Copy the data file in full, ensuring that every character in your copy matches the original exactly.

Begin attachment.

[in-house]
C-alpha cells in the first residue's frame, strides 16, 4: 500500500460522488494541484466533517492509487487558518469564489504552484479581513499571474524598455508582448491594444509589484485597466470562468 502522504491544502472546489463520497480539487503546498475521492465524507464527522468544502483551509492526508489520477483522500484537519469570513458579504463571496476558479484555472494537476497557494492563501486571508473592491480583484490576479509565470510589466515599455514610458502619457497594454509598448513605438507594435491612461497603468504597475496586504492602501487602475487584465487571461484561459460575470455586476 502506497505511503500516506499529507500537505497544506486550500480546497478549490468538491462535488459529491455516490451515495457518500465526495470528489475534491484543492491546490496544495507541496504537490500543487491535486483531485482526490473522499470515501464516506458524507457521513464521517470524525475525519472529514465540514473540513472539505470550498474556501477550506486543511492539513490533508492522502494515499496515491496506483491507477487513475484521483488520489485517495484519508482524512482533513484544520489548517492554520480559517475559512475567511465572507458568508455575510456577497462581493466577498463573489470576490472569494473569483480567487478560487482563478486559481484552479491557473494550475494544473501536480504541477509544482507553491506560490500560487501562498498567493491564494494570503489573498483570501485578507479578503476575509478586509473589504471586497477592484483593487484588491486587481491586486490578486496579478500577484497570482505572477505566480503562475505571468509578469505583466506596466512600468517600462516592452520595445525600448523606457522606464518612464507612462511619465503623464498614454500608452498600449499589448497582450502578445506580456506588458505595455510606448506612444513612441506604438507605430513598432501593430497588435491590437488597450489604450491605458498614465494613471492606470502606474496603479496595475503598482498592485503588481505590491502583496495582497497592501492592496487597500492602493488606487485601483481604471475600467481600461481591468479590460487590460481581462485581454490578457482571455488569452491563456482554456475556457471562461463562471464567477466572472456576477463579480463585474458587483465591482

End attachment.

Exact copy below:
[in-house]
C-alpha cells in the first residue's frame, strides 16, 4: 500500500460522488494541484466533517492509487487558518469564489504552484479581513499571474524598455508582448491594444509589484485597466470562468 502522504491544502472546489463520497480539487503546498475521492465524507464527522468544502483551509492526508489520477483522500484537519469570513458579504463571496476558479484555472494537476497557494492563501486571508473592491480583484490576479509565470510589466515599455514610458502619457497594454509598448513605438507594435491612461497603468504597475496586504492602501487602475487584465487571461484561459460575470455586476 502506497505511503500516506499529507500537505497544506486550500480546497478549490468538491462535488459529491455516490451515495457518500465526495470528489475534491484543492491546490496544495507541496504537490500543487491535486483531485482526490473522499470515501464516506458524507457521513464521517470524525475525519472529514465540514473540513472539505470550498474556501477550506486543511492539513490533508492522502494515499496515491496506483491507477487513475484521483488520489485517495484519508482524512482533513484544520489548517492554520480559517475559512475567511465572507458568508455575510456577497462581493466577498463573489470576490472569494473569483480567487478560487482563478486559481484552479491557473494550475494544473501536480504541477509544482507553491506560490500560487501562498498567493491564494494570503489573498483570501485578507479578503476575509478586509473589504471586497477592484483593487484588491486587481491586486490578486496579478500577484497570482505572477505566480503562475505571468509578469505583466506596466512600468517600462516592452520595445525600448523606457522606464518612464507612462511619465503623464498614454500608452498600449499589448497582450502578445506580456506588458505595455510606448506612444513612441506604438507605430513598432501593430497588435491590437488597450489604450491605458498614465494613471492606470502606474496603479496595475503598482498592485503588481505590491502583496495582497497592501492592496487597500492602493488606487485601483481604471475600467481600461481591468479590460487590460481581462485581454490578457482571455488569452491563456482554456475556457471562461463562471464567477466572472456576477463579480463585474458587483465591482